Berkeley Island County Park Re-Opens

Photo by Jennifer Peacock

BERKELEY – May 23 was Berkeley Mayor Carmen Amato’s 50th birthday. The Ocean County Freeholders gifted him with a park re-opening.

“Carmen has been no slouch in pestering us either about (completing the park),” Freeholder director Gerry Little jested. “(Councilman) Jimmy Byrnes was number one but Carmen has been right behind him the whole time, pestering about this park, this wonderful park,”

Welcome to Berkeley Island County Park. (Photo by Jennifer Peacock)

With a literal lock and symbolic wooden key, Freeholder John Bartlett re-opened Berkeley Island County Park, which suffered catastrophic damage from Superstorm Sandy back in 2012. The aging park was the first one Bartlett oversaw building as a new freeholder in 1982.

“It’s amazing how many different things went into building this park,” County Parks and Recreation Director Michael Mangum said. “There’s a lot of things you don’t see here today when you walk in that went into building this park. But we got here today. I know there’s no person happier to see this than Freeholder John Bartlett.”

“In many ways, it’s been my baby. There’s no question that when Hurricane Sandy hit, this park was starting to feel its age. It was in need of some renovation, more than some,” Bartlett told the audience, filled with members of the public, as well as county employees and county and local officials. “So quite frankly, when the storm did major damage to it, I wasn’t terribly unhappy, because it needed major renovations anyway.”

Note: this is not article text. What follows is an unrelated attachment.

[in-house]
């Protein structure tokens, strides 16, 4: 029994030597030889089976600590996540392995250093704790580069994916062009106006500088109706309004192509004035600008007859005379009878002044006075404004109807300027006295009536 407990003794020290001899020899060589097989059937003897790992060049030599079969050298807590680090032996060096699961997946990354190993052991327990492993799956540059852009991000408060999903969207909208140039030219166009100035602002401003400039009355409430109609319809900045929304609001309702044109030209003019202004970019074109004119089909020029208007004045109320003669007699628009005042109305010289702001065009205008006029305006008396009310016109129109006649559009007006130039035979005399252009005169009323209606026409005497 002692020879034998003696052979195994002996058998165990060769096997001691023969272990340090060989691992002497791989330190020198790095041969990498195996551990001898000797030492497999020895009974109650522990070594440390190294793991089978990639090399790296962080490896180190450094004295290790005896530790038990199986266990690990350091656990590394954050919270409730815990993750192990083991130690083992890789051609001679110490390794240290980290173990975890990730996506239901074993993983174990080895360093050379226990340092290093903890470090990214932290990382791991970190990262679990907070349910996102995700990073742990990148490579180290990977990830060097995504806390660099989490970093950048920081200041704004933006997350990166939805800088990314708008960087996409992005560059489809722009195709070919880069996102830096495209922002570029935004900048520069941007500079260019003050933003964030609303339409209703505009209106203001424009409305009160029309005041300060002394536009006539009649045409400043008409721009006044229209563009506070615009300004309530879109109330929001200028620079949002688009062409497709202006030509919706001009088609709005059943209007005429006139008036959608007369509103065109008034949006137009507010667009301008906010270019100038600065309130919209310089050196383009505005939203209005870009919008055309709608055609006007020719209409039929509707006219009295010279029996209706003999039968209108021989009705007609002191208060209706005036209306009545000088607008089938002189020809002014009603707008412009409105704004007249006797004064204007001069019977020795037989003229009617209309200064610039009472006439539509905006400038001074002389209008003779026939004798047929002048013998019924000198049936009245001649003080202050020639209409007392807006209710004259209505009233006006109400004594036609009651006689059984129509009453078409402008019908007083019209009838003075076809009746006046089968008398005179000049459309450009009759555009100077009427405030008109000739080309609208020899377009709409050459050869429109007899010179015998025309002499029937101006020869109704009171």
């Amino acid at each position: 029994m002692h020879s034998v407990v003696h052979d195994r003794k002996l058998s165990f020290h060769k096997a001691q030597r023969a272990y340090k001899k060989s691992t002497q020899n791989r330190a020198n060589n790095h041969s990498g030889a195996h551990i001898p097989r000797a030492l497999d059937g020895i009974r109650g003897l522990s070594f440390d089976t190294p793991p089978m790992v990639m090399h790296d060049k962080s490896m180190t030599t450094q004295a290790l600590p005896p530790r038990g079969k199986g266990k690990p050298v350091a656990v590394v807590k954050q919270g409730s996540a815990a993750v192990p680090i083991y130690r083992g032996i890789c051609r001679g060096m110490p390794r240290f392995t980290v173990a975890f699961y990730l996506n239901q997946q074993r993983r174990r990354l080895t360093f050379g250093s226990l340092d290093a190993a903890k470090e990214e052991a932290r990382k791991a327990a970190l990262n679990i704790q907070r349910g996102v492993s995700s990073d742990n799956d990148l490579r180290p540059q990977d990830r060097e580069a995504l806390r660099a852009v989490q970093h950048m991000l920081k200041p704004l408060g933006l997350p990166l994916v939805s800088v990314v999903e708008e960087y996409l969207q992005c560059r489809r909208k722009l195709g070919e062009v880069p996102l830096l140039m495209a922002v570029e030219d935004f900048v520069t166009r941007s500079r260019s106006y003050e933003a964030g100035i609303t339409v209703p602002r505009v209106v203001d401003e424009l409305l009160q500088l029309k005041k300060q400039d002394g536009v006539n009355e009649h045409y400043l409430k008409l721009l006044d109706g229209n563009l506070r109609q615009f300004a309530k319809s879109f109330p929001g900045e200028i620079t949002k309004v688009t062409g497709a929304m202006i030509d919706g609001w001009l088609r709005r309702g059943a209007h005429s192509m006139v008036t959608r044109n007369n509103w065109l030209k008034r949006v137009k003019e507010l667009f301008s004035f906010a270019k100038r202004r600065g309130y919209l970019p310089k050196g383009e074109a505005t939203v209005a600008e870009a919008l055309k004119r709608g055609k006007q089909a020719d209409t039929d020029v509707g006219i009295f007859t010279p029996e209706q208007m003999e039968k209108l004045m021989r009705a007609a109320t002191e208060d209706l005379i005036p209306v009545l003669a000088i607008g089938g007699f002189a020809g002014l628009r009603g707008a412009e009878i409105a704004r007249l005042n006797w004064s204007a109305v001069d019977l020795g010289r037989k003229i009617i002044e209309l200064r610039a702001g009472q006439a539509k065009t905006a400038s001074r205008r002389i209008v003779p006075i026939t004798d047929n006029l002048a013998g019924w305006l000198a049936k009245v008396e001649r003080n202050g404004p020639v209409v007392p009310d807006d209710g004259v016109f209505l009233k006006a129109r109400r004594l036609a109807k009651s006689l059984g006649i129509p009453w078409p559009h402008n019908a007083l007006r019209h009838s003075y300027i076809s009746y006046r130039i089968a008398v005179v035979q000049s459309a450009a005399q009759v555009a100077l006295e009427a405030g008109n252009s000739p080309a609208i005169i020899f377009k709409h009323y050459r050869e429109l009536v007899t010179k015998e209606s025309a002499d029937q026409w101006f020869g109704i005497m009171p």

The project cost $8 million and although now open to the public, still has cosmetic work being done. The project took 5-plus years to complete, because as Bartlett said, the county couldn’t come in with their own equipment and get to work immediately.

Freeholder John Bartlett addresses the crowd for the reopening of Berkeley Island County Park. (Photo by Jennifer Peacock)

“We needed permits,” Bartlett said. The bureaucratic red tape included confirming how much the Federal Emergency Management Agency would reimburse the county for the damage and rebuilding a living shoreline (“when you lose land into the state’s water, it’s not your land anymore, it’s theirs”) so the park could have parking for guests. Ultimately, the state was good to work with, the freeholder added.

The park retained much of its original character with some upgrades. It has a fishing pier picnic area with pavilion. The new feature is the county’s first splash park, inspired by a splash park Bartlett visited in Philadelphia.

“One of the things that was always done in Berkeley Township that is very, very important: we always worry about our families and our children,” said Freeholder Joseph Vicari, who also used to be superintendent of Berkeley’s elementary school district. “And that’s what it’s all about with our parks system, of all 27 parks we have in Ocean County. It’s affordable because, it’s free!”